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ENTERTAINMENT
January 29, 1995 | Bill Whitaker
Walk down the dark, crumbling corridors of Mosfilm Studios and, for a moment, you might think you've entered Frankenstein's castle. The music filling the air would certainly underscore that feeling. Behind heavily guarded studio doors, the Moscow Symphony Orchestra has been recording music from the 1944 Boris Karloff horror film "House of Frankenstein."
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CALIFORNIA | LOCAL
November 7, 2000 | CHRIS PASLES, TIMES STAFF WRITER
Aaron Copland stands near if not at the top of most lists of great American composers. Just about everyone has heard his "Fanfare for the Common Man," "El Salon Mexico," "Appalachian Spring" and "Billy the Kid." But some important Copland music is more obscure--his film scores. Pacific Symphony will be honoring this music as part of its Copland Centenary Festival, Sunday through Nov. 19.
ENTERTAINMENT
April 10, 2014 | By Susan King
Quincy Jones knew even at a young age that he wanted to compose film scores. "I used to go to movies for 11 cents," Jones said at his mansion nestled in the Bel-Air hills. "I used to play hooky in Seattle every day. I could tell if a movie was scored at 20th Century Fox with Alfred Newman or at Paramount with Victor Young. I could just feel it. " Jones, who studied with composers Nadia Boulanger and Olivier Messiaen in Paris in 1957, would become one of the top film composers in Hollywood by the 1960s.
NEWS
May 16, 2000 | PATT DIROLL, SPECIAL TO THE TIMES
What's a nice Jewish girl like Judith Krantz doing in a place like Chanel? Buying, bubbeleh . . . and with all those bestsellers to her name, not on sale either. Krantz always wears Chanel . . . probably to bed, for all I know. Krantz's 10 novels have kept her in Coco's logo, starting with her No. 1 bestseller "Scruples," which came out in 1978. Now the Material Girl of the nip-and-tuck set is telling all in her autobiography, "Sex and Shopping: The Confessions of a Nice Jewish Girl."
ENTERTAINMENT
January 5, 1986 | STEVEN SMITH, Smith, a Times intern from USC, is currently writing a biography of Bernard Herrmann. and
Item: After disappointing previews, director Ridley Scott and Universal Studios drastically cut an hour out of his $30-million fantasy-epic "Legend" to suit American audience tastes. Universal also commissions a new score by synthesizer-pop band Tangerine Dream to replace "Legend's" original symphonic score by Oscar-winning composer Jerry Goldsmith.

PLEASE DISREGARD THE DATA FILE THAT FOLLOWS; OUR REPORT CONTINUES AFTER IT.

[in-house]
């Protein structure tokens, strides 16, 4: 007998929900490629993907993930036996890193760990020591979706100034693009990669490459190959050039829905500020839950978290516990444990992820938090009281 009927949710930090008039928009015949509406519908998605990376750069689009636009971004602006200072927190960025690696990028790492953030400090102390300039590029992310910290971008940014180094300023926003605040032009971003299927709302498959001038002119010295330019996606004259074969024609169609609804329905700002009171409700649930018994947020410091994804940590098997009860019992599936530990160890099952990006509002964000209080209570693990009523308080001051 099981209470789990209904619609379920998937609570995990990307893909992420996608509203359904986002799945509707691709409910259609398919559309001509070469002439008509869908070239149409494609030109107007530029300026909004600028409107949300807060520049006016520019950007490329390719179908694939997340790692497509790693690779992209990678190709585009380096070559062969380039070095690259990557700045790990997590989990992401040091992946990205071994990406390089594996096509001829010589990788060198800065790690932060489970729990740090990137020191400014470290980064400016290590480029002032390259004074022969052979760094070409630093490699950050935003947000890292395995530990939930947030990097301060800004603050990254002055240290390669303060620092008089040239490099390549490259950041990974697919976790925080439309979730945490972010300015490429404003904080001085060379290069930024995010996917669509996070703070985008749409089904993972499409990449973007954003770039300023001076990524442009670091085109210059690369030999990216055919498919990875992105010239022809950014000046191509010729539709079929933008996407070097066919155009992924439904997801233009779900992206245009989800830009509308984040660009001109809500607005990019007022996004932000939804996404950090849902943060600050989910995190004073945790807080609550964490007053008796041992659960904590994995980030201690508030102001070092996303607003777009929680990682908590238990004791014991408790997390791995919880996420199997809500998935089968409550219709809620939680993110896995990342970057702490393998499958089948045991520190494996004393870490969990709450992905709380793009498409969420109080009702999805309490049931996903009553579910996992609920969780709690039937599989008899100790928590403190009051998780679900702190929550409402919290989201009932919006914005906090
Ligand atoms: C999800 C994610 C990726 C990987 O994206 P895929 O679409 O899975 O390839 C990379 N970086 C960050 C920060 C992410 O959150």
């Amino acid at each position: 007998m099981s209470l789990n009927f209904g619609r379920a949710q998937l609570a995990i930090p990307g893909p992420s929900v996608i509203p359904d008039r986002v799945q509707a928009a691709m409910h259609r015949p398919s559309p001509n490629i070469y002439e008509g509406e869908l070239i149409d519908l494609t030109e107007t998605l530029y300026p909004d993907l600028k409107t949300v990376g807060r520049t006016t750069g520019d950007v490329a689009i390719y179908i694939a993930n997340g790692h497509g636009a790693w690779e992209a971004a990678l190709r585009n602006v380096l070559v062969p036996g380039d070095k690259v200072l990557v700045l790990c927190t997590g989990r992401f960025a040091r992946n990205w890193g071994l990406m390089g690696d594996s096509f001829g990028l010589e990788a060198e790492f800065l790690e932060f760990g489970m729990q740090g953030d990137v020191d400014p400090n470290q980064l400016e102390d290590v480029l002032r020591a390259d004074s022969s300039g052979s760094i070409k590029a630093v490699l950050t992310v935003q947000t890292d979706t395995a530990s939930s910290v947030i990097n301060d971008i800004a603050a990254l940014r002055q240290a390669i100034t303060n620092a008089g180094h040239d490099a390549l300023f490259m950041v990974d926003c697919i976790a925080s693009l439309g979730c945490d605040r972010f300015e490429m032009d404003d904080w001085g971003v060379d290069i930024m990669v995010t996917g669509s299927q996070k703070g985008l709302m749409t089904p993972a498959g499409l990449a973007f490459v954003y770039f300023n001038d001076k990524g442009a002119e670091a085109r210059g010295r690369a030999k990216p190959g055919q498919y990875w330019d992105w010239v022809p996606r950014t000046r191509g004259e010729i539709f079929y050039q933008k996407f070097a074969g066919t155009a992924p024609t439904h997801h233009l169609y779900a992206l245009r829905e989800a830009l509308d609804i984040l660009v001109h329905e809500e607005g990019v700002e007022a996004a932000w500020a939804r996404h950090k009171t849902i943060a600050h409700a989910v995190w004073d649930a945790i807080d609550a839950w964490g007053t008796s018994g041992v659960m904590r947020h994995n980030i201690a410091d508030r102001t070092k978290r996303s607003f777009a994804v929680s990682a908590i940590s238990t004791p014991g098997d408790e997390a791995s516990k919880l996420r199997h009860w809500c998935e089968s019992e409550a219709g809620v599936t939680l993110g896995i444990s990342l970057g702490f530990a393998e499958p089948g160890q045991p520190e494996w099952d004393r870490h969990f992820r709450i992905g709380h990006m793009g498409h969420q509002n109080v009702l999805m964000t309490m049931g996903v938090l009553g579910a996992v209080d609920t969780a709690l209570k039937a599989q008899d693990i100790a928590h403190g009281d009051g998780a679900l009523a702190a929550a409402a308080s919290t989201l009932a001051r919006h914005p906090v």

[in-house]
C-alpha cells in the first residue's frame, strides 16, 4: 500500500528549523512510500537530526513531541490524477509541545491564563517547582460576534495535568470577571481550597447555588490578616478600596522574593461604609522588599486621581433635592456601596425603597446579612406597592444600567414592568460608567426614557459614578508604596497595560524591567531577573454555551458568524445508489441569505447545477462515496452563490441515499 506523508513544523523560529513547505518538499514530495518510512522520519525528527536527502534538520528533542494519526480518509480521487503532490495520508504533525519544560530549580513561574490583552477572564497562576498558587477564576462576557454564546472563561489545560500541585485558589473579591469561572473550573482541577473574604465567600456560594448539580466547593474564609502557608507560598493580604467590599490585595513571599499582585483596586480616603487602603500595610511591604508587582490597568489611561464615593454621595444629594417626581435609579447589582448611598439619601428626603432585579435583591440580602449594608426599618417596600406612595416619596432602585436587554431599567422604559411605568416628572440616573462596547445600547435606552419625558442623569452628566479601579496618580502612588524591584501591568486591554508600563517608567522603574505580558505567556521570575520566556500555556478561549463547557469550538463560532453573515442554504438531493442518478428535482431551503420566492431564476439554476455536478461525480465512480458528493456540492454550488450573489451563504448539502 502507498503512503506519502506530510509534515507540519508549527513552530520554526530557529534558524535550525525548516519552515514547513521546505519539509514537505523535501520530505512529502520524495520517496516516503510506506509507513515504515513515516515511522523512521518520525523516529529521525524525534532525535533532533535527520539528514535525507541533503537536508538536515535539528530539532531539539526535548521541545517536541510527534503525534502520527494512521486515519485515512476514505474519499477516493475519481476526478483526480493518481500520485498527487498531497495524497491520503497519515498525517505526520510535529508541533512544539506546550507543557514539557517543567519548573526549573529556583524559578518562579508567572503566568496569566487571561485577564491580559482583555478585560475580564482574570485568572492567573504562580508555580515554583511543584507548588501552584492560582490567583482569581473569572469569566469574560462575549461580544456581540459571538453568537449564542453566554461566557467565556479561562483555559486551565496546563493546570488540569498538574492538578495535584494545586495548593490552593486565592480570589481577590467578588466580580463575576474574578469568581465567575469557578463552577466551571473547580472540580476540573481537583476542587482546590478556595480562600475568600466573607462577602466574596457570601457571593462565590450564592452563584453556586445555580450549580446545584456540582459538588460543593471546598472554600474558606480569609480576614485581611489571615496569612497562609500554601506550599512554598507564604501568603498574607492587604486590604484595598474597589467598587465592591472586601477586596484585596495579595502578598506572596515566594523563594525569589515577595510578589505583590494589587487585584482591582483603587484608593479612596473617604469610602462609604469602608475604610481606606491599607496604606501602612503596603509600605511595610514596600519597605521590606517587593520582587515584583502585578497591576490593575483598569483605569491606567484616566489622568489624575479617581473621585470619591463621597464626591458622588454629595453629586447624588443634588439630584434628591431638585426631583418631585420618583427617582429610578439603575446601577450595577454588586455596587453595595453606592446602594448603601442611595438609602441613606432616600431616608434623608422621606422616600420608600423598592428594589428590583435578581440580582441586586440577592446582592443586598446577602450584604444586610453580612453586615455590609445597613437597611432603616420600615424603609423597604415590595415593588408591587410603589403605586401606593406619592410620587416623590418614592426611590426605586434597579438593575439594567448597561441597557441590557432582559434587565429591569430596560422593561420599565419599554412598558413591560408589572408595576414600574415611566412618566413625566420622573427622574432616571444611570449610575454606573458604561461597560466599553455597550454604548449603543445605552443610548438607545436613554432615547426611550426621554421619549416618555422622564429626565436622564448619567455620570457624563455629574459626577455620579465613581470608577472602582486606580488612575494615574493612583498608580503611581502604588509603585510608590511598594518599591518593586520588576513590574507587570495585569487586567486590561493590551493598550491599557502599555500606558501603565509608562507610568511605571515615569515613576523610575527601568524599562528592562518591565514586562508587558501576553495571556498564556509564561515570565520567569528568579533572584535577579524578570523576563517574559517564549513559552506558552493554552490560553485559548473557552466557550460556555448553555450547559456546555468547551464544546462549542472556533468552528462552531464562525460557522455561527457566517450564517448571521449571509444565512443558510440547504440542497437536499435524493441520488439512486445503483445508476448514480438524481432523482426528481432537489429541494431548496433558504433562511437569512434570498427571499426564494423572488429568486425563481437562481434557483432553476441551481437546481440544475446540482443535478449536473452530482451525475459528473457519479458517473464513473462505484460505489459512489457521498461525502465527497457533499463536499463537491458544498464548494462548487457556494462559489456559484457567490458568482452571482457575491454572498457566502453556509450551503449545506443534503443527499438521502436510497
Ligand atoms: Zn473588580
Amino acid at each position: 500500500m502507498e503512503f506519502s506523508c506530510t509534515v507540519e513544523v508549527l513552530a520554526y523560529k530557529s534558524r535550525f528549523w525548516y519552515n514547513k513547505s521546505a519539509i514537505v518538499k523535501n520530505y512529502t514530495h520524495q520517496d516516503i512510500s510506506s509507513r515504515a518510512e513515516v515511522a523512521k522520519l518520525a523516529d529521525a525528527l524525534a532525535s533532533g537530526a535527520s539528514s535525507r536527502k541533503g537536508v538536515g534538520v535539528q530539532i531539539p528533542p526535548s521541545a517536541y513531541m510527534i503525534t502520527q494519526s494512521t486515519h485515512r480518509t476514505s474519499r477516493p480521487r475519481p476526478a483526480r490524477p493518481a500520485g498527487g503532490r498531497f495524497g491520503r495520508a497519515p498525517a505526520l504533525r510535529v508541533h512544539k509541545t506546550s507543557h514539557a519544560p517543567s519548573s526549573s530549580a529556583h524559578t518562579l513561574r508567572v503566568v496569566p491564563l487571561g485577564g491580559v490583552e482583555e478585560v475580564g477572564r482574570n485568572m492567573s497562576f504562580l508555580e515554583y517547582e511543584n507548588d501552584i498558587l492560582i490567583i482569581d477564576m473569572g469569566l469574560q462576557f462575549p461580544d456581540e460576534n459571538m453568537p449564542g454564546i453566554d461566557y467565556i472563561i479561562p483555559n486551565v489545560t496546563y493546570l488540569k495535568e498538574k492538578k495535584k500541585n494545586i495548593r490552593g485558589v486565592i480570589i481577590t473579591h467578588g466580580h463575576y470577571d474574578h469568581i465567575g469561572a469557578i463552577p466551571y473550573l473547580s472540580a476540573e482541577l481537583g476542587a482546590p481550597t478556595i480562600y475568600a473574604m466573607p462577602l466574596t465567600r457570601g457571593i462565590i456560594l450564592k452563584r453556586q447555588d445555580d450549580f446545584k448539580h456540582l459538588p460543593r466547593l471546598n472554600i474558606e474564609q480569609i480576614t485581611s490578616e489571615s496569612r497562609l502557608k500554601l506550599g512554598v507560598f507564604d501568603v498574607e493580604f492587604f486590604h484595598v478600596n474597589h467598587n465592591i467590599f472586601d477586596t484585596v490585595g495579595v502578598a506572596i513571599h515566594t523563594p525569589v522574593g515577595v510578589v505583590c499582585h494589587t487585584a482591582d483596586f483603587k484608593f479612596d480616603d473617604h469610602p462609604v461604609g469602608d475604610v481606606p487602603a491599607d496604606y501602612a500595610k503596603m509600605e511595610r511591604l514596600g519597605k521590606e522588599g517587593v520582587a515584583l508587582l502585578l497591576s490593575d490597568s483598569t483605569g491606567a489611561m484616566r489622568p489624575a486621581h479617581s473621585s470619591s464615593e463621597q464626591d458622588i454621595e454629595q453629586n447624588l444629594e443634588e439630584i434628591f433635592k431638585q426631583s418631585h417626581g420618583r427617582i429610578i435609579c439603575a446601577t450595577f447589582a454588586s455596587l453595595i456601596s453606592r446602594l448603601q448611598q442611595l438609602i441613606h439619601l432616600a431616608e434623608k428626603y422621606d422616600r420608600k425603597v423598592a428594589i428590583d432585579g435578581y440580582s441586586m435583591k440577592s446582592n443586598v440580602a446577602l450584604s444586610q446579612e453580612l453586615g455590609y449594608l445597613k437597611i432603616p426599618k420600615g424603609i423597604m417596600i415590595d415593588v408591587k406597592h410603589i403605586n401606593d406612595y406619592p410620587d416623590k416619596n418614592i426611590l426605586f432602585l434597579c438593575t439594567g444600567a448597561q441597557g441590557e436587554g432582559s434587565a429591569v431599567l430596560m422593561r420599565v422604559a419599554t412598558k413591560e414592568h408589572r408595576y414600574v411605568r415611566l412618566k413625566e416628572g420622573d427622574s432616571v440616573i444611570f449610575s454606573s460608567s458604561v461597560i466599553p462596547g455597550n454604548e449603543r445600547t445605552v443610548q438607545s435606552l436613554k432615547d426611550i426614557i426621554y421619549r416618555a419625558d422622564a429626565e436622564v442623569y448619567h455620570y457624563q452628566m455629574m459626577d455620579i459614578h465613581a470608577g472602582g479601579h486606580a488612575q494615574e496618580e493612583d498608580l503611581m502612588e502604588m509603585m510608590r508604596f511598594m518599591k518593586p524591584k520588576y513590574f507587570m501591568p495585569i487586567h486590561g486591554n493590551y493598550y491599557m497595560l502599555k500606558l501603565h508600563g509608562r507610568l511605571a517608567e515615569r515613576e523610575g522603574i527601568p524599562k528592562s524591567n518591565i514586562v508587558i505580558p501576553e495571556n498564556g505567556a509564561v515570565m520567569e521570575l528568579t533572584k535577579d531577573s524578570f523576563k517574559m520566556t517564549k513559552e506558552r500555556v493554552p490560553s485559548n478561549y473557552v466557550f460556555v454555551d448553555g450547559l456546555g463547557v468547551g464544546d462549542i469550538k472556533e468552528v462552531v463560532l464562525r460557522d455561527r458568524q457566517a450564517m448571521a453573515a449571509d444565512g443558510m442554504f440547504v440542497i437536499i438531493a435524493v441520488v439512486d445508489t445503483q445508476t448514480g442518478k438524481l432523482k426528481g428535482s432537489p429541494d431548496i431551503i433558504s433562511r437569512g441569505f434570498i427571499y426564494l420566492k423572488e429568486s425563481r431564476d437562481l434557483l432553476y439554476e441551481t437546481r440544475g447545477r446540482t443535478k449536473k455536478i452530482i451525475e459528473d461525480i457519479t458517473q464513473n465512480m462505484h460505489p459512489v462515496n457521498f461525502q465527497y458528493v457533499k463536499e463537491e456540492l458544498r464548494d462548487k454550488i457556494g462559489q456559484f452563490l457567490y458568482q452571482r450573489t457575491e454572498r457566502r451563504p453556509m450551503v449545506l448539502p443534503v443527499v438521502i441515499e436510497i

ENTERTAINMENT
January 15, 2006 | Adam Baer, Special to The Times
TRADITIONALLY, going Hollywood has meant repudiating one's past in favor of a glitzier future. But for Jan A.P. Kaczmarek, winner of an Academy Award last February for his score for "Finding Neverland," it's become a way to go home again -- on his terms. Friday at Royce Hall, a concert titled "Journey to Light" will explore the post-Romantic concert and film music of the Polish-born Kaczmarek, 52.
ENTERTAINMENT
December 27, 1997 | JON BURLINGAME, SPECIAL TO THE TIMES
The credits for "Scream 2" say "music by Marco Beltrami." But every time David Arquette's character, Dewey Riley, shows up, the music on the soundtrack is from the John Travolta thriller "Broken Arrow," composed by Hans Zimmer. What gives? The answer involves two words that have become the bane of many composers' existence: "temp track." The term refers to the temporary music soundtrack that accompanies rough cuts of movies for early screenings for studio executives, preview audiences or both.
ENTERTAINMENT
March 19, 1998 | ELAINE DUTKA, TIMES STAFF WRITER
"Are you coming home tonight?" Arabella Holzbog asks her fiance, Daniel Ezralow, whom she's visiting on the Sony lot. It's a valid question in light of the pace he's keeping, preparing for this week's "Mandala"--his full-evening dance solo at UCLA's Freud Playhouse--and debuting as choreographer of the Oscars Monday night. On Stage 24, the 41-year-old Angeleno rehearses seven male dancers for the Academy Awards bash.
NATIONAL
December 16, 2004 | Josh Getlin, Times Staff Writer
When most people drive on the Golden State Freeway, just north of Los Angeles, they worry about traffic. Michael Feinstein worries about George Gershwin, Cole Porter and a priceless musical legacy buried near the onrushing cars. He knows that MGM officials, in a 1970 housecleaning, dumped film scores, musical manuscripts and recordings by some of America's greatest songwriters into a landfill by the freeway near Valencia.
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